Mount Dora, Florida – Chautauqua in the Wilderness

Harry J Schaleman, Jr., Dewey M Stowers, Jr.

Abstract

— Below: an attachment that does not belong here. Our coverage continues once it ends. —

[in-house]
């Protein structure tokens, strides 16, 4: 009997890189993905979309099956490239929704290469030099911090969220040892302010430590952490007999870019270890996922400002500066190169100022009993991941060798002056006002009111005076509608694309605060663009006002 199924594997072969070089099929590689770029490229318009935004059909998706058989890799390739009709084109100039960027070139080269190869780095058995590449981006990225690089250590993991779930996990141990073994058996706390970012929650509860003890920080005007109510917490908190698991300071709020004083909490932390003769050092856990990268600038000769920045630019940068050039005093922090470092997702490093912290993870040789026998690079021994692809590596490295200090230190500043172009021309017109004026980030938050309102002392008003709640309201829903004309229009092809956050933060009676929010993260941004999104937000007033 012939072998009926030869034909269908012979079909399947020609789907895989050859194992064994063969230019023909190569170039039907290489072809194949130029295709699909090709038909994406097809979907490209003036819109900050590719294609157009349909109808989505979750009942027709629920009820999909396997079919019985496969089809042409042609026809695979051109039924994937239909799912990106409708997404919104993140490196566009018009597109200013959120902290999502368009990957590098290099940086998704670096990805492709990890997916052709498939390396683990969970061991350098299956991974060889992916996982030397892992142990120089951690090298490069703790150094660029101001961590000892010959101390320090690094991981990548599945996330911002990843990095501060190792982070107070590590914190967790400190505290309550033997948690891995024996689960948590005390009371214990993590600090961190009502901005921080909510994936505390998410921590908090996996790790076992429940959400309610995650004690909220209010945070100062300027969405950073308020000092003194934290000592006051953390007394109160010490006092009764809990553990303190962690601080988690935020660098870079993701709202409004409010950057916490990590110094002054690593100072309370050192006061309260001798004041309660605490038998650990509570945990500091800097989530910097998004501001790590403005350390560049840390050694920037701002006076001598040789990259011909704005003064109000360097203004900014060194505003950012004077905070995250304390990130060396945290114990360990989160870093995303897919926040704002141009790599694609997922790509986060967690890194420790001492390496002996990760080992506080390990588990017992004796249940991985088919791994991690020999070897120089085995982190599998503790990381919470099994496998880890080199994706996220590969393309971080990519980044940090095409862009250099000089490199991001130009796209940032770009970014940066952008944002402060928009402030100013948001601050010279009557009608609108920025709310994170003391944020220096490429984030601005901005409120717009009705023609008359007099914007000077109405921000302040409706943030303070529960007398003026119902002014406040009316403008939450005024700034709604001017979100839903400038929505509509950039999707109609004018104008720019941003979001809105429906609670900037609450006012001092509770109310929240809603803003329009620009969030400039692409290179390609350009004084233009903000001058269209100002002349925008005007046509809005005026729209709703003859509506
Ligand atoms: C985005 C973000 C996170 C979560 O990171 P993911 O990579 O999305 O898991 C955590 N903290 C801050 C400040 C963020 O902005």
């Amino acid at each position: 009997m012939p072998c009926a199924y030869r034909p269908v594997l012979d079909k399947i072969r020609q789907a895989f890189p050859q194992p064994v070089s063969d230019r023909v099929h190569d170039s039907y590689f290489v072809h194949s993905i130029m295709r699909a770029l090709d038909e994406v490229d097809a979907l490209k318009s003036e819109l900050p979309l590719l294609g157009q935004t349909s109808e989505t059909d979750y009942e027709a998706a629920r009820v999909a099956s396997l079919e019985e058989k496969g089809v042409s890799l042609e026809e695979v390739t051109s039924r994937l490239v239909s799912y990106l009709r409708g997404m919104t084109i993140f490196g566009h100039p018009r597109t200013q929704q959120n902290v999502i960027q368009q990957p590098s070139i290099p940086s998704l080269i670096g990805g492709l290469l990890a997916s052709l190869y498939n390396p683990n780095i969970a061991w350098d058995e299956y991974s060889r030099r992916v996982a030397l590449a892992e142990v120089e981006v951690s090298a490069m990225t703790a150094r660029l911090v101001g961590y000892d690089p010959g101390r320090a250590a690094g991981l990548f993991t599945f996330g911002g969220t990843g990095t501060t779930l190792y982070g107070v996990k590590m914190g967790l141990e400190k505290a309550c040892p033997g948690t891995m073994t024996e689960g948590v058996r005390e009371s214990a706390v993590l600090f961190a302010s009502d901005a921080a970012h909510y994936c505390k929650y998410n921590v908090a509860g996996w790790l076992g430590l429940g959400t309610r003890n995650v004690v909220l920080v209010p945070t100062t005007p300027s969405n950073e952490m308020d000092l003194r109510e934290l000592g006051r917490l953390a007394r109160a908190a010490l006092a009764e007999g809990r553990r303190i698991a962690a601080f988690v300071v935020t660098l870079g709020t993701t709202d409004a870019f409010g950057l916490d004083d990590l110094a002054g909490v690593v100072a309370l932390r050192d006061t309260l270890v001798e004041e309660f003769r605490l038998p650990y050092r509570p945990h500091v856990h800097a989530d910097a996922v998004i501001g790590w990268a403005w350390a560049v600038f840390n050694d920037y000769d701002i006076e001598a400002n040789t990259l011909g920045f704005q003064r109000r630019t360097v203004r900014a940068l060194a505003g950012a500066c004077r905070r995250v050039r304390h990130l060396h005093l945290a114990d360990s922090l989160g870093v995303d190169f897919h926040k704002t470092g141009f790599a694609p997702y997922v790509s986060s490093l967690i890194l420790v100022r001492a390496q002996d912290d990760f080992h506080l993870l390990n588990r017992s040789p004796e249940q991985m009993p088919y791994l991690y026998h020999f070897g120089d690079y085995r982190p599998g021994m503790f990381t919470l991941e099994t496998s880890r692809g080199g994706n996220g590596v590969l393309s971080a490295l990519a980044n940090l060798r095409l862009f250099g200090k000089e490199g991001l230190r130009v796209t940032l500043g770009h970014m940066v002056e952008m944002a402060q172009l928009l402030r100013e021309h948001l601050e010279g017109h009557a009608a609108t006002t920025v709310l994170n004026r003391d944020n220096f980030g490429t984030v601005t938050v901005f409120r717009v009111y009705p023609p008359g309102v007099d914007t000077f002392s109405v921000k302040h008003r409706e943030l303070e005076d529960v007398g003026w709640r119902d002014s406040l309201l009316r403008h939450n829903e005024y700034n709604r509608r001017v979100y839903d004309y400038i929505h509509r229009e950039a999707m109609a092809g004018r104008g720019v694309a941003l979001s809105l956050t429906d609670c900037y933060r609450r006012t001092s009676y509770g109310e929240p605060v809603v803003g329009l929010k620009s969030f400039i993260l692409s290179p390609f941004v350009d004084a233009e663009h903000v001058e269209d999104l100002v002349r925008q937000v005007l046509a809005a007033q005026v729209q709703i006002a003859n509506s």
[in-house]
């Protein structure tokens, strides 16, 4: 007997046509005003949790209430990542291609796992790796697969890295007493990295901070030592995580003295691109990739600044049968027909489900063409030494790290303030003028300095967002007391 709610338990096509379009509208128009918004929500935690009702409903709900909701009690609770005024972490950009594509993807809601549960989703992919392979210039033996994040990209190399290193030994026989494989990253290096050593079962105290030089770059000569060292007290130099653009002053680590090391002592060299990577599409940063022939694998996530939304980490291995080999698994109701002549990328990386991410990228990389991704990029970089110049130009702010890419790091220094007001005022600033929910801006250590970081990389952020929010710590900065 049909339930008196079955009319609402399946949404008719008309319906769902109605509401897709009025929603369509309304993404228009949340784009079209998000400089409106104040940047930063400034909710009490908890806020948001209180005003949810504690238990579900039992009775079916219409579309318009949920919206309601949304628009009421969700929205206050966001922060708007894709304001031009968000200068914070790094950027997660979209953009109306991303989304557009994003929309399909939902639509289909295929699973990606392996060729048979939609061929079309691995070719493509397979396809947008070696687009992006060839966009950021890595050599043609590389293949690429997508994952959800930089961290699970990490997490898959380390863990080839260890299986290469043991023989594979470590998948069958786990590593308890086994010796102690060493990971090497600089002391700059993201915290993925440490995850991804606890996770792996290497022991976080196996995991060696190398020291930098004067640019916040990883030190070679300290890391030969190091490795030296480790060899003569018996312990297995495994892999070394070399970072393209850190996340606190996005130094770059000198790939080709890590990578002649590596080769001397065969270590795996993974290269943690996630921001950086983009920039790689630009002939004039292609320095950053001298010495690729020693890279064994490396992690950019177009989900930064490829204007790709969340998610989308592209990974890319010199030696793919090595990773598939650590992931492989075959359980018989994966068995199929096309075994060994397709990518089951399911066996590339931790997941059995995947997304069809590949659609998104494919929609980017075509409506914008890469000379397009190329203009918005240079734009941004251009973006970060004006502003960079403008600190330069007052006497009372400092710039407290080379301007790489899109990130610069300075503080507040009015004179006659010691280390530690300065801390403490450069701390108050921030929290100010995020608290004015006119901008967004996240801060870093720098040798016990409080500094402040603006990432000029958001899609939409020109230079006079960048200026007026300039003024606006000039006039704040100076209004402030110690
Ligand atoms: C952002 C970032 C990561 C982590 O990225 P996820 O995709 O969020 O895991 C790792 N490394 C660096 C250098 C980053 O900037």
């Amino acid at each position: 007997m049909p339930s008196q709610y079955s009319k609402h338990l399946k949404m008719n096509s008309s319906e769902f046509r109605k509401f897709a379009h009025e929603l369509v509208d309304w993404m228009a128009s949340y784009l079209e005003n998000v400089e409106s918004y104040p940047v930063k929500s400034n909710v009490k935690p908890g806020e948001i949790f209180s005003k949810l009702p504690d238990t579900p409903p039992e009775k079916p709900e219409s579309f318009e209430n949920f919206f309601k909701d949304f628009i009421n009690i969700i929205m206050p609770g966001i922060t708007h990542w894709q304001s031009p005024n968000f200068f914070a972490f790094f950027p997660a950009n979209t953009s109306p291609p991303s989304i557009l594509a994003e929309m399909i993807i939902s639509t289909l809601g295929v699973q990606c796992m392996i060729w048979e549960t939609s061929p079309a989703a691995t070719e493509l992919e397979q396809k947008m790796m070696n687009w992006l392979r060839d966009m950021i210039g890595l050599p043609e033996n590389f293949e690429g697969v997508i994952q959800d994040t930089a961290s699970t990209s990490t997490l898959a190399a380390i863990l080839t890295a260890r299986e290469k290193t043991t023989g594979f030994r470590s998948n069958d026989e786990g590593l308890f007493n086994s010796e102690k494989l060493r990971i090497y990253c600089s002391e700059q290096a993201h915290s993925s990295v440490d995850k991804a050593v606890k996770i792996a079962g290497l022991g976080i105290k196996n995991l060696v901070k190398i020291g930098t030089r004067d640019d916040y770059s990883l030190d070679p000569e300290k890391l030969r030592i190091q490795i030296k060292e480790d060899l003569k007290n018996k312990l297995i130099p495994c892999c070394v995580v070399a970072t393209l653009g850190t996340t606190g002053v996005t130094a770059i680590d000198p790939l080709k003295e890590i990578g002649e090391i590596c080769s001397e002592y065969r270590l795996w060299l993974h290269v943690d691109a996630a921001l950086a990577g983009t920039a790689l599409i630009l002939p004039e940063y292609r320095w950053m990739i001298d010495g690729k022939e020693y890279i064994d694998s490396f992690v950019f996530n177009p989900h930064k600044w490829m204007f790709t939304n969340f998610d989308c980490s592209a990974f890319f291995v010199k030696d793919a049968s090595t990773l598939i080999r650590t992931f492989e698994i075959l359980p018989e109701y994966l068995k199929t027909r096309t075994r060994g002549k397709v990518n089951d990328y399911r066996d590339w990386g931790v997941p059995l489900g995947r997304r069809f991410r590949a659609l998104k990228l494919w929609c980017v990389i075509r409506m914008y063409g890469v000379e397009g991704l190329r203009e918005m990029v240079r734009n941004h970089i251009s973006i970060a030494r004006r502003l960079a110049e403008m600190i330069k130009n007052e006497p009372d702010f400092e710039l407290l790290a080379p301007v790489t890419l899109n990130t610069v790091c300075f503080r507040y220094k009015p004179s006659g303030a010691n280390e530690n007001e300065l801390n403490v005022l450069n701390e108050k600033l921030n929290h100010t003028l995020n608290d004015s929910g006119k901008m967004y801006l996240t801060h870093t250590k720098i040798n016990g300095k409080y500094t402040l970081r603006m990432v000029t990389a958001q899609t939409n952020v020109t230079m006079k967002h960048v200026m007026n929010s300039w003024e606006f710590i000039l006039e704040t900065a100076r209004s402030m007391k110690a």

The Chautauqua movement, a broad program of adult continuing education, reached its zenith following the turn of the nineteenth century. Established in 1874 on Lake Chautauqua, New York, this Methodist-inspired idea spread quickly throughout the United States and later to Canada and England. Like its predecessor the lyceum movement, the program focused on scholarly discourse and intellectual stimulation in the arts and sciences. In camp-like settings, adults assembled for lectures, discussions, readings, elocutions, and musical, religious, and recreational programs, The Chautauqua movement became extremely popular, and by 1924 it was estimated that one of three people in the United States had exposure to the Chautauqua system. Spreading from its cradle of inception, the name and idea were carried nationwide to rural America as well as to the larger urban centers. Mount Dora, Florida, embraced the movement and became one of the 103 local Chautauqua sites in 1887.


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